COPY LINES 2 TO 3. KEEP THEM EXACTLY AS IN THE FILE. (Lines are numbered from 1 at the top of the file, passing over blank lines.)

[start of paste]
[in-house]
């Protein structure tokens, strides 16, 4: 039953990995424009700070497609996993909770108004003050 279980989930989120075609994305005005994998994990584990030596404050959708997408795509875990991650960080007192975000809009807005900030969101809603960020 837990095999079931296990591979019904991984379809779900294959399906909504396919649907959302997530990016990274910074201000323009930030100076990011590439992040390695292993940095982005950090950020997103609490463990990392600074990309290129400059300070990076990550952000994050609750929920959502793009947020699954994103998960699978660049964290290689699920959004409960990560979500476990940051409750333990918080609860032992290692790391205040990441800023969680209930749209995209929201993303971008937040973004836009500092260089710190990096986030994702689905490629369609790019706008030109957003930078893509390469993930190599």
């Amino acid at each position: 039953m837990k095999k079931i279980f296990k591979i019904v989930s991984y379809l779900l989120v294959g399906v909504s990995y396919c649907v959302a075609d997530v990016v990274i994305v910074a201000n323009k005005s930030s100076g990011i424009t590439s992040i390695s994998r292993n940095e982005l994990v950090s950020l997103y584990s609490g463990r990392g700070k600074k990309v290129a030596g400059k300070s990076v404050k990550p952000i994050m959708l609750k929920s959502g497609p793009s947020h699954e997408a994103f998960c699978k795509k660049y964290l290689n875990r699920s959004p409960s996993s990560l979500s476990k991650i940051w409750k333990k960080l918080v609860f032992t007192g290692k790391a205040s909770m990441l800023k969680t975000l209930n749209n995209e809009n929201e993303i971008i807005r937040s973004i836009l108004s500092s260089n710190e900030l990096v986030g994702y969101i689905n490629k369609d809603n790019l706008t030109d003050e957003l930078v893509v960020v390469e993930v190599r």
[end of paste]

């Protein structure tokens, strides 16, 4: 039953990995424009700070497609996993909770108004003050 279980989930989120075609994305005005994998994990584990030596404050959708997408795509875990991650960080007192975000809009807005900030969101809603960020 837990095999079931296990591979019904991984379809779900294959399906909504396919649907959302997530990016990274910074201000323009930030100076990011590439992040390695292993940095982005950090950020997103609490463990990392600074990309290129400059300070990076990550952000994050609750929920959502793009947020699954994103998960699978660049964290290689699920959004409960990560979500476990940051409750333990918080609860032992290692790391205040990441800023969680209930749209995209929201993303971008937040973004836009500092260089710190990096986030994702689905490629369609790019706008030109957003930078893509390469993930190599």
């Amino acid at each position: 039953m837990k095999k079931i279980f296990k591979i019904v989930s991984y379809l779900l989120v294959g399906v909504s990995y396919c649907v959302a075609d997530v990016v990274i994305v910074a201000n323009k005005s930030s100076g990011i424009t590439s992040i390695s994998r292993n940095e982005l994990v950090s950020l997103y584990s609490g463990r990392g700070k600074k990309v290129a030596g400059k300070s990076v404050k990550p952000i994050m959708l609750k929920s959502g497609p793009s947020h699954e997408a994103f998960c699978k795509k660049y964290l290689n875990r699920s959004p409960s996993s990560l979500s476990k991650i940051w409750k333990k960080l918080v609860f032992t007192g290692k790391a205040s909770m990441l800023k969680t975000l209930n749209n995209e809009n929201e993303i971008i807005r937040s973004i836009l108004s500092s260089n710190e900030l990096v986030g994702y969101i689905n490629k369609d809603n790019l706008t030109d003050e957003l930078v893509v960020v390469e993930v190599r």